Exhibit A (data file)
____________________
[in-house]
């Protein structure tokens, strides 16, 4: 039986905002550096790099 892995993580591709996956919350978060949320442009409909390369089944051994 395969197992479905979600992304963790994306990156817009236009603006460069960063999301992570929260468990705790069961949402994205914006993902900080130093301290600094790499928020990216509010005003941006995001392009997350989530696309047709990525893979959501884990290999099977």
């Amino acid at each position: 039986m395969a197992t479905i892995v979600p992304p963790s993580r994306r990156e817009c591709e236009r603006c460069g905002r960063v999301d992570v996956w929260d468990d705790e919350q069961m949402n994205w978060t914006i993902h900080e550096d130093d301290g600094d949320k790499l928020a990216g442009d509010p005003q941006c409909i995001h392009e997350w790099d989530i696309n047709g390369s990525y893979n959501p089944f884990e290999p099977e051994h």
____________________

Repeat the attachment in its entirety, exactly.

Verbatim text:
[in-house]
């Protein structure tokens, strides 16, 4: 039986905002550096790099 892995993580591709996956919350978060949320442009409909390369089944051994 395969197992479905979600992304963790994306990156817009236009603006460069960063999301992570929260468990705790069961949402994205914006993902900080130093301290600094790499928020990216509010005003941006995001392009997350989530696309047709990525893979959501884990290999099977």
């Amino acid at each position: 039986m395969a197992t479905i892995v979600p992304p963790s993580r994306r990156e817009c591709e236009r603006c460069g905002r960063v999301d992570v996956w929260d468990d705790e919350q069961m949402n994205w978060t914006i993902h900080e550096d130093d301290g600094d949320k790499l928020a990216g442009d509010p005003q941006c409909i995001h392009e997350w790099d989530i696309n047709g390369s990525y893979n959501p089944f884990e290999p099977e051994h």